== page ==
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Traditional Religion

Author: nick on 13-09-2013, 14:00, views: 7 268

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Iko Ute Shrine of Owok ute village, EsseneIko Ute Shrine of Owok ute village, EsseneIbibio Prayer to Abasi Isua
(the god of the year):

 

Our father's god, boundaries. Let no crop make our farms clean, purify people's farms. Drive evil things outside our of ours fail to harvest. Let no leopard harm our animals. (Talbot, 1923: 267)

 

The people's belief in life after death and in a power greater than man (Akpabio, 1991: 13-20) lies in the basis of traditional religion in Ikot Abasi. This was expressed in the worship of the Heavenly God (Abasi Ibom), the deities (mme ndem, abasi isong, abasi isua, abasi inwang, etc.), and the ancestors (mbukpo ikaan). For the Obolo, the supreme God is Yok Obolo, which possesses attributes similar to Abasi Ibom. As with Africans elsewhere, religion pervaded the lives of the peoples of Opobo Division. As far as the traditional religion was concerned, the principal features, as Professor Bolaji Idowu has indicated, are belief in God, belief in the divinities, belief in spirits, belief in the ancestors, and the practice of magic and medicine, each with its own consequent, attendant cult (Idowu, 1973: 139).

 

The Ibibio supreme God is Abasi Ibom, identified also with Abasi Enyong (God of the firmament or universe), creator and ruler of the universe, omniscient, omnipotent and omnipresent. The Ibibio lesser divinities, which are reflections of Abasi Ibom, include abasi isong (goddess of the earth), responsible for the fertility of crops, abasi ekong (god of war), ebe abasi (a deified husband).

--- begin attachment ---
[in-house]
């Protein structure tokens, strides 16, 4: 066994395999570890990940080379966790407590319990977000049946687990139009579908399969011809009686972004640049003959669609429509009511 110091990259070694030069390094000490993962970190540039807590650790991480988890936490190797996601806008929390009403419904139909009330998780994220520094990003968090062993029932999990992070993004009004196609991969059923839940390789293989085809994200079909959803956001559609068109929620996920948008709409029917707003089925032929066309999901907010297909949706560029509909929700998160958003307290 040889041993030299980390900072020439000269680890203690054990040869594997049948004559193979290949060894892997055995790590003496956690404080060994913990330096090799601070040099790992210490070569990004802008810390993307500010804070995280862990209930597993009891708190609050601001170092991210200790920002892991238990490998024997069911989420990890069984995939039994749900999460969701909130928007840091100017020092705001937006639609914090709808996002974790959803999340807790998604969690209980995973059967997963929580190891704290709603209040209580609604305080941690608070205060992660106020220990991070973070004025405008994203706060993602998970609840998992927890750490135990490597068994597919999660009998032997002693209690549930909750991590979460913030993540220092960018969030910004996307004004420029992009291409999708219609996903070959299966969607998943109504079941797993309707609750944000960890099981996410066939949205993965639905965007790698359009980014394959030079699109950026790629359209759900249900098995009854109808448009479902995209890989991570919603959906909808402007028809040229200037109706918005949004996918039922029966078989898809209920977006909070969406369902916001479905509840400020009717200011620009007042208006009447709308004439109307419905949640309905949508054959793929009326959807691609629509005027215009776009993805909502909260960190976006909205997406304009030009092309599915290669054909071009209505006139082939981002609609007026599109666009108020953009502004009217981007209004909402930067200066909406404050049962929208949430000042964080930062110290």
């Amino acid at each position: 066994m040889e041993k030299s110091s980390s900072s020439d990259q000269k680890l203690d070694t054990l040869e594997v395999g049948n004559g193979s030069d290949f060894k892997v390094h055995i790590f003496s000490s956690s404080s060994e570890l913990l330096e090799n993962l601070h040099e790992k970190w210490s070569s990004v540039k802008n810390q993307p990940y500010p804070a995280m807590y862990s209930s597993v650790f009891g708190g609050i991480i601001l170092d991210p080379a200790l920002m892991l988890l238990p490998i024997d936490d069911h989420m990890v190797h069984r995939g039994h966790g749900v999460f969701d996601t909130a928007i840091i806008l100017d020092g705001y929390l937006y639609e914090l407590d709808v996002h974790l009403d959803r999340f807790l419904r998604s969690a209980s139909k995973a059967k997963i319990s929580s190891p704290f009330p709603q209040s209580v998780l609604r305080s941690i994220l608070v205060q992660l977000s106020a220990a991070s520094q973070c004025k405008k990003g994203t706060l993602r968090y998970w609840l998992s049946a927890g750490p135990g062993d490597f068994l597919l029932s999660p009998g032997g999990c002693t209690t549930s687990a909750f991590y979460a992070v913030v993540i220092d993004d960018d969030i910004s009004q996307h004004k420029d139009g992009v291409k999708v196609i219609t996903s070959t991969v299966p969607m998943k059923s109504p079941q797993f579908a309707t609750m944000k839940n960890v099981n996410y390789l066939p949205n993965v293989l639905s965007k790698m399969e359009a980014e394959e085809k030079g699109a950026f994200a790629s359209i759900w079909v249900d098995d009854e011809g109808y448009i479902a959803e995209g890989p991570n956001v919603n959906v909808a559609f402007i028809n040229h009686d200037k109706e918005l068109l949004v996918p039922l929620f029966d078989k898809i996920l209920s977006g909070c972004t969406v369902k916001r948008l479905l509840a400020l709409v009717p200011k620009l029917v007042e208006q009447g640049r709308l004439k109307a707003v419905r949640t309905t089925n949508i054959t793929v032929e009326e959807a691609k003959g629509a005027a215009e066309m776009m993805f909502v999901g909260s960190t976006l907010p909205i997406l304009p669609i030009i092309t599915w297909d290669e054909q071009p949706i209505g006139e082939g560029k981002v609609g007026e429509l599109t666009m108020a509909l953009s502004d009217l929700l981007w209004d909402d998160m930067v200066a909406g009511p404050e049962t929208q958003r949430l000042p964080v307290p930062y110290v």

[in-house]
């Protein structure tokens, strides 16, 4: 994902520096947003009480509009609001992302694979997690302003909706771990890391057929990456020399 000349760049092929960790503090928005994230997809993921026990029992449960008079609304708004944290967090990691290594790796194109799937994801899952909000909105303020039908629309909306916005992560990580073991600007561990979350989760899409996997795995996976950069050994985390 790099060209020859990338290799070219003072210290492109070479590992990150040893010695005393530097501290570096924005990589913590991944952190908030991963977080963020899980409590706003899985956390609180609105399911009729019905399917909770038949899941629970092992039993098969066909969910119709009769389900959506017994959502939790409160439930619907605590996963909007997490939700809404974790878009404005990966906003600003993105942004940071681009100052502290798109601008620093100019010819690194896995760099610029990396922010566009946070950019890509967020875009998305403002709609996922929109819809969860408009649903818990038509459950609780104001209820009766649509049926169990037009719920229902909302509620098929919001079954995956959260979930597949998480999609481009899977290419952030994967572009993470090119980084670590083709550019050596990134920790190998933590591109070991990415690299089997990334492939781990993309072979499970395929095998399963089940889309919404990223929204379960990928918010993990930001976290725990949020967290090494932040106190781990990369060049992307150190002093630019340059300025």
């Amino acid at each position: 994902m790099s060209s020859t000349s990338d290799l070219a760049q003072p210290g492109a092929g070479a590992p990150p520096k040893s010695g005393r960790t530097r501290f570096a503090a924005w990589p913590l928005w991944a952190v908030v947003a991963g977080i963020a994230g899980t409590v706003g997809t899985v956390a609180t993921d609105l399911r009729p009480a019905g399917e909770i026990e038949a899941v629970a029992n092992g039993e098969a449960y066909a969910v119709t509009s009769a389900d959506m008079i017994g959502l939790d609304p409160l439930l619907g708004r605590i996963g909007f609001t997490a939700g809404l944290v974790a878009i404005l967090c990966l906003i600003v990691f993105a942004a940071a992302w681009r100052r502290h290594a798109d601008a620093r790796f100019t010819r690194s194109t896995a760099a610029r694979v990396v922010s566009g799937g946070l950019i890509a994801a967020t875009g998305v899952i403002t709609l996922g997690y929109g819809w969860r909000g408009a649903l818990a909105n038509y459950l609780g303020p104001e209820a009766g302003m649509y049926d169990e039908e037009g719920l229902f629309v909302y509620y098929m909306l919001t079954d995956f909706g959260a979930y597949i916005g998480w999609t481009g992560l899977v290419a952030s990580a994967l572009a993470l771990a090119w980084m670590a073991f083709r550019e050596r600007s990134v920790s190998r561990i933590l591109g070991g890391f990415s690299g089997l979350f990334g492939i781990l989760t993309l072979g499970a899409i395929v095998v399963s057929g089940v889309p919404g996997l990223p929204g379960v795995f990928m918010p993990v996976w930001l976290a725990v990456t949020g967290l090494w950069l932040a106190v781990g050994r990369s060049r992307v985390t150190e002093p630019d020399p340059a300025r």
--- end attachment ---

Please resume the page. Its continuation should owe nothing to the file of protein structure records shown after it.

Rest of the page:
Worship in Traditional Religion involved performance of rites and rituals by priests and elders, observance of festivals by the community, offering of sacrifices, particularly of fowls, goats and sheep, and the individual's obligation to live a good life.

 

Traditional religion played a great role in social control. Among other things, the belief that the Heavenly God would punish any deviation from His tenets and the annual visitation and constant supervision of the communal affairs by his intermediaries, the ancestral spirits (symbolised in the Ekpo Nyoho cult and masquerades), constituted a powerful mechanism of social control (Ibid.).

 

Each person, family and community had their own shrines at which regular consultations with the ancestors were held after the appropriate appeasement with prayers, offerings and rituals.
 

Each human activity - from farming to wood carving, recreation, procreation or, even, adultery, had its controlling deity, which brooked no deviation from the established rules, or acts of transgression against the individual or communal welfare. Any potential threat to the peaceful and harmonious existence of the group was promptly and severely dealt with by one of the many organs of social control - age/ gender/cultural/interest or religious groups or the various unit heads and councils. In cases of uncertainty, the assistance of the Idiong priests, the keepers of knowledge, was sought to consult and interpret the wishes of the appropriate deity, or seek assistance through the ancestors' spirits.

 

The Ibibio Model of a Good Person
 
One who is hospitable, sociable, mild, self-controlled, respectful to social superiors, generous, transparently honest, brave, dextrous at farm work, reserved in manner, but endowed with great need for individual achievements, among other qualities.
 
The Man
 
The ideal man is popular among his own people and with others. He is sexually potent and prolific. He is the pillar of his extended family; he pays fees for their children, as well as buys clothes and other things for them, and also looks after his immediate family, including his wife or wives. He must take excellent care of his parents, particularly if they are aged.
 
The Woman